There is little doubt that Russia influenced and manipulated United States politics. Now Russia wants to disrupt United States energy markets by raising oil prices, suppressing the United States' growing dominance in world oil production and opposing offshore oil-and-gas drilling and shale production.
Russia has obvious motives in disrupting U.S. energy production. America will soon become the world’s dominant oil and gas producer, and that presents a real and present danger to Russia’s international leverage based on Russian oil and natural gas that is Europe’s major energy supply.
It’s hard to overstate the degree to which Russia is attempting to influence energy markets in order to suppress and influence United States energy production. American government officials have concluded that the Kremlin is behind efforts to exploit American social media. Russian operatives have even attempted to infiltrate the business systems of nuclear power plants and other energy companies in the United States. Other countries that perceive we are vulnerable to interference will exploit that vulnerability. Russia and Saudi Arabia have signed a long-term pact aimed at suppressing external oil and gas production with the goal of controlling oil prices.
Russian cyber-attacks and dirty tricks demonstrate that the effort to disrupt United States energy markets and influence domestic energy policy is not merely a governance challenge: It is economic warfare. To achieve its goals, the Kremlin is attempting to make, as a report of the Senate Foreign Relations Committee said, “useful idiots” of unwitting environmental groups and anti-fossil fuel activists in achieving Russian goals.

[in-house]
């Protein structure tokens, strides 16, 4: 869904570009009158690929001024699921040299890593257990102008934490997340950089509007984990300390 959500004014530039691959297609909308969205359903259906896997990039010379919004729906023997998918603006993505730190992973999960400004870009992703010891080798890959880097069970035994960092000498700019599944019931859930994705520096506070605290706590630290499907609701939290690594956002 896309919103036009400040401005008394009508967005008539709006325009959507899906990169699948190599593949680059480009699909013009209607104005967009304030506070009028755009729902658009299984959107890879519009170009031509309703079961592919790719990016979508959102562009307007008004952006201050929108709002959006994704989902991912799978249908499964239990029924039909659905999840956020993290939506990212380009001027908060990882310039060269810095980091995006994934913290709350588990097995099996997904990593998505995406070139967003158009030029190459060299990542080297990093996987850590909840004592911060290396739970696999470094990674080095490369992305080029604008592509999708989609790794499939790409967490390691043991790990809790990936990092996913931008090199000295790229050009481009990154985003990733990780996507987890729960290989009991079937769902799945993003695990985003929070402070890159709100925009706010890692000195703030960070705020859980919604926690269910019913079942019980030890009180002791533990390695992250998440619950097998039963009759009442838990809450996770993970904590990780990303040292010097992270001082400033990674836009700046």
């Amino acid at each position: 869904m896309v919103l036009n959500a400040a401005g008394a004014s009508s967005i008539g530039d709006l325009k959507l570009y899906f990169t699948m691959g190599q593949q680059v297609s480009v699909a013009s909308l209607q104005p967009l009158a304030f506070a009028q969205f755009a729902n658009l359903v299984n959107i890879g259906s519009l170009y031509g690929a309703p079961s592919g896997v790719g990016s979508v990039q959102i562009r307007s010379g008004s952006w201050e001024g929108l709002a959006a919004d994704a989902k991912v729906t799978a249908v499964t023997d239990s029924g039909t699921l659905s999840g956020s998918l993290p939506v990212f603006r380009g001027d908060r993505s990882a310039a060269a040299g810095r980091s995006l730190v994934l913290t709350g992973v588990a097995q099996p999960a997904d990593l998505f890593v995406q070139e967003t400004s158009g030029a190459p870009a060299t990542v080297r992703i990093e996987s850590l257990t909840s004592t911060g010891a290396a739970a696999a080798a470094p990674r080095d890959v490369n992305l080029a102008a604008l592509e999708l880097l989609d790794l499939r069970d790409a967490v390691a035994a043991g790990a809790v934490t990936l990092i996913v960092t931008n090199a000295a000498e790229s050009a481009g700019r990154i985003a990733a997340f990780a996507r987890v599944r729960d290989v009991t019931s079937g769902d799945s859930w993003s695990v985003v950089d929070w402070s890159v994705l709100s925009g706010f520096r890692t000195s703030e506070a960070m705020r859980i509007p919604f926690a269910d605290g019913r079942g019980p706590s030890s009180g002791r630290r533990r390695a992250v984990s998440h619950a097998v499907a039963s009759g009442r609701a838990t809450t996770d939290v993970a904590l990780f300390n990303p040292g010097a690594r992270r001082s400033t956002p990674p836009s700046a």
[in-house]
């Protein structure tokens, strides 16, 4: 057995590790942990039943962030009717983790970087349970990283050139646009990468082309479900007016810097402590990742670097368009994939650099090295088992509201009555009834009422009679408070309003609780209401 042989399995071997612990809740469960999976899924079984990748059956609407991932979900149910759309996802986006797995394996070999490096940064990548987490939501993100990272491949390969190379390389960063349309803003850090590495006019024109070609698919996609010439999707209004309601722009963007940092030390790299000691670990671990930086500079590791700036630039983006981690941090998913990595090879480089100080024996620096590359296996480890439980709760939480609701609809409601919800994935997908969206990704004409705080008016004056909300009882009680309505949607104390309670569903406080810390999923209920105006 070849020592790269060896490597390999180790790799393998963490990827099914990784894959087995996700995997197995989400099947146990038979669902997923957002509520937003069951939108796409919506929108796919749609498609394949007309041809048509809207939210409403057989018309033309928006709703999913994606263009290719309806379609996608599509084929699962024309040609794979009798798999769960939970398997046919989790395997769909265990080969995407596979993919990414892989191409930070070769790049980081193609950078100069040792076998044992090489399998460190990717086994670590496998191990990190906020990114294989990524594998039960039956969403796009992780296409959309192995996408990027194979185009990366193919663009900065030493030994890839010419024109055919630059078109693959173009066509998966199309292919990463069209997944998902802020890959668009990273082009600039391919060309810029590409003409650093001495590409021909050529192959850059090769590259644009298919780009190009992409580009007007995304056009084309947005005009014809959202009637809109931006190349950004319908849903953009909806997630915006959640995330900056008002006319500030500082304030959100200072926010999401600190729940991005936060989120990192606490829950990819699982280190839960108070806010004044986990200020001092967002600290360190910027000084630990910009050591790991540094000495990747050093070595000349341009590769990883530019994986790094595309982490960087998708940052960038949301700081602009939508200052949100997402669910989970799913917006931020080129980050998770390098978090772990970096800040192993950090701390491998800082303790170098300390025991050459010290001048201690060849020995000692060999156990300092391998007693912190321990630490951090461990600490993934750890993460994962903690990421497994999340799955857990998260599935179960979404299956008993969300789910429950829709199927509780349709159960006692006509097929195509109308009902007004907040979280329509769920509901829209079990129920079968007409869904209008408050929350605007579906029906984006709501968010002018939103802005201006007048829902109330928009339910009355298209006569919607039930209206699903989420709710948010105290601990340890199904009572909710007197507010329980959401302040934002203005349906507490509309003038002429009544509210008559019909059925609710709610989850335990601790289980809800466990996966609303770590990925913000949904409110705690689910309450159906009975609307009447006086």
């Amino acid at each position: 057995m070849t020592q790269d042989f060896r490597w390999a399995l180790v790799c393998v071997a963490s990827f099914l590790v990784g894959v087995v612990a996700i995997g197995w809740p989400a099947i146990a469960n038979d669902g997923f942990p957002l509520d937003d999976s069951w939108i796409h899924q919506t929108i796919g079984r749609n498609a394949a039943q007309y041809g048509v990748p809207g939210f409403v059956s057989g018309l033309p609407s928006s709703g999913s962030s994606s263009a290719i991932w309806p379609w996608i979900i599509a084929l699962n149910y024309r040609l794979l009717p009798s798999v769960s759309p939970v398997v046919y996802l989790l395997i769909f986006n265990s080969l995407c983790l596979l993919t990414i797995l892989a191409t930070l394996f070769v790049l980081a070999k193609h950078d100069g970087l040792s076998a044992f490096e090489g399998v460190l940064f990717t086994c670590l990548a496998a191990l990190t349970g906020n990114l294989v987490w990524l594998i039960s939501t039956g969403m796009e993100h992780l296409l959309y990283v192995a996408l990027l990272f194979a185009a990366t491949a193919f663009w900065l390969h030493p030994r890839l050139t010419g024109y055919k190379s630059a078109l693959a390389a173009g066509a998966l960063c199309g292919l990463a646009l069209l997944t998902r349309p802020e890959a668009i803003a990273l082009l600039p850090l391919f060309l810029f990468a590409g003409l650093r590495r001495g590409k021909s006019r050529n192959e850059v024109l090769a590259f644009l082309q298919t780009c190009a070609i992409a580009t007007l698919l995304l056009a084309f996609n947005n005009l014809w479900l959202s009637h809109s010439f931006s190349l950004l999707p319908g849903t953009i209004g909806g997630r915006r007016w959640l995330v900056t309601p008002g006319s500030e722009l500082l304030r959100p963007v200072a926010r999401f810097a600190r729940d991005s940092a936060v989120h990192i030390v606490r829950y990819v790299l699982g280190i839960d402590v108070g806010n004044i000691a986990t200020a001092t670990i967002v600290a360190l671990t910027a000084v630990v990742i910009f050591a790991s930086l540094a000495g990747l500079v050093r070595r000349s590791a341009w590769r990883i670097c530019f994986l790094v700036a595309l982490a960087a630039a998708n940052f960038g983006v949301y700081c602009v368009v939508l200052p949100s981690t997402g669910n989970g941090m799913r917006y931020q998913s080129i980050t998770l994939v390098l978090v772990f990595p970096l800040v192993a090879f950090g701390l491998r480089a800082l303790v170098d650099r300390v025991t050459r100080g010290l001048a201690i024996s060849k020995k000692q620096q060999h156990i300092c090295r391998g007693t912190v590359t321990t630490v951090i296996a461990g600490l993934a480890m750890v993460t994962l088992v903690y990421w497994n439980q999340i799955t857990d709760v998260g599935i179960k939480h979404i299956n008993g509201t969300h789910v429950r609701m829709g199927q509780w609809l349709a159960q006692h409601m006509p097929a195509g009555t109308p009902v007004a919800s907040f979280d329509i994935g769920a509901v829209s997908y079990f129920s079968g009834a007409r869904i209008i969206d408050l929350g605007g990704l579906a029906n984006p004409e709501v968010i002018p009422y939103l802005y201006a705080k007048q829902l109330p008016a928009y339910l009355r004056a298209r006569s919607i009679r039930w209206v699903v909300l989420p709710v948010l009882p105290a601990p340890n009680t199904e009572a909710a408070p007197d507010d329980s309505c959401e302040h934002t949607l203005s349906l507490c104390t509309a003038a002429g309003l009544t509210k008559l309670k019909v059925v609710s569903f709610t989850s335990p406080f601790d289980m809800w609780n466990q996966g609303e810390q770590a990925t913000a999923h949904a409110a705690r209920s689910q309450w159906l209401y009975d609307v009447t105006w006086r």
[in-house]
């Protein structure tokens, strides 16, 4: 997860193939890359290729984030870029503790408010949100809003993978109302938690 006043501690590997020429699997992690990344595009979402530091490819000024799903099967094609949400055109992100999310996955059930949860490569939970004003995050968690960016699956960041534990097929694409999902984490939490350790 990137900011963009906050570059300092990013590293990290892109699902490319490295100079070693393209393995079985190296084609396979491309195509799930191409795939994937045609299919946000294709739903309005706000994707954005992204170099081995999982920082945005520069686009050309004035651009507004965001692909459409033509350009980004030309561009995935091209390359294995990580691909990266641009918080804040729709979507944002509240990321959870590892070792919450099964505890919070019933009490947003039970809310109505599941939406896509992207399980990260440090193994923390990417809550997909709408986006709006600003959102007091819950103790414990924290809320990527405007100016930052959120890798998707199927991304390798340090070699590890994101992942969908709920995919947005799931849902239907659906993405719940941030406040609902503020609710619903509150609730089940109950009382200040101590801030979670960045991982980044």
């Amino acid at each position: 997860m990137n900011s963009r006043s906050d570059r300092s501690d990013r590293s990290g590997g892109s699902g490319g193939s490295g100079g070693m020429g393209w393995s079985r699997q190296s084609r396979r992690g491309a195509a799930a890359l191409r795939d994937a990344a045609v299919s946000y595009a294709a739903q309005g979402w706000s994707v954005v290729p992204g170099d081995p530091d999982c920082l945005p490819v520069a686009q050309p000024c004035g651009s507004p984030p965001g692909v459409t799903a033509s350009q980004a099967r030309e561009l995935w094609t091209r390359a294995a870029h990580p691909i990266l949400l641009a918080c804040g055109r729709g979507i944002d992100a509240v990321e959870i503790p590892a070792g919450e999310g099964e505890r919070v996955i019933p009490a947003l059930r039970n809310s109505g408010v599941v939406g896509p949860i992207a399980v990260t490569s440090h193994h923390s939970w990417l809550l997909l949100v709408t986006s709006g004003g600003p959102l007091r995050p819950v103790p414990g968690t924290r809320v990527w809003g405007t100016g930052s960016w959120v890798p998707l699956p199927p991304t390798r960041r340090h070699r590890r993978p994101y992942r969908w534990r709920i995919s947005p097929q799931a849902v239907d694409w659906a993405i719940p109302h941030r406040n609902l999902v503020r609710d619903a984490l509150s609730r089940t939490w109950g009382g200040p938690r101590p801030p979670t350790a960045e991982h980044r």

Russia’s motive in providing covert support to the “keep-it-in-the-ground movement,” according to a report on Russian manipulation by the House Science Committee, is to arouse the American public against shale oil-and-gas production, pipeline construction and offshore drilling.
By intentionally injecting foreign propaganda into climate change policies, posting content in social media that supports positions held by some American liberals and conservatives alike, Russian agents instigate and inflame discord in the United States. This shows a willingness on the part of Russia to do whatever is required to harm America’s energy sector, which is dynamic and complex, in contrast to Russia’s backward, inefficient government-controlled energy industry.
As for climate concerns, the perceived wisdom has been that all fossil fuel production is in conflict with the need to reduce carbon emissions. Those engaged in the war against fossil fuels assume that any use of oil or natural gas will harm the environment. Thanks to the shale revolution, movement from coal to natural gas has already reduced carbon emissions from electricity production to late 1980s levels. Natural gas will provide the bridge to a future that now includes increasing solar and wind power. Yet United States environmental groups oppose hydraulic fracturing, despite its value in unlocking huge amounts of natural gas; they also oppose construction of new gas pipelines that are needed to bring this gas to energy markets.8 comments on this story
Years of experience indicate that nuclear power plays an essential role in providing essential and dependable base load electrical power. But the 10 largest environmental groups oppose nuclear power. Hasn’t it occurred to leaders who profess concern about climate change that unless development of advanced nuclear reactors goes forward, efforts to contain carbon emissions will be unsuccessful? If the most prosperous and technically advanced country in the world can’t produce a cleaner and more secure energy future, who can?
The best way to deal with Russian attempts to undermine United States energy production is to summon America’s resources and technological dominance on behalf of full production of oil, natural gas, renewables and advanced energy systems, including small modular nuclear reactors. That will promote economic growth, help working-class Americans and prove durable.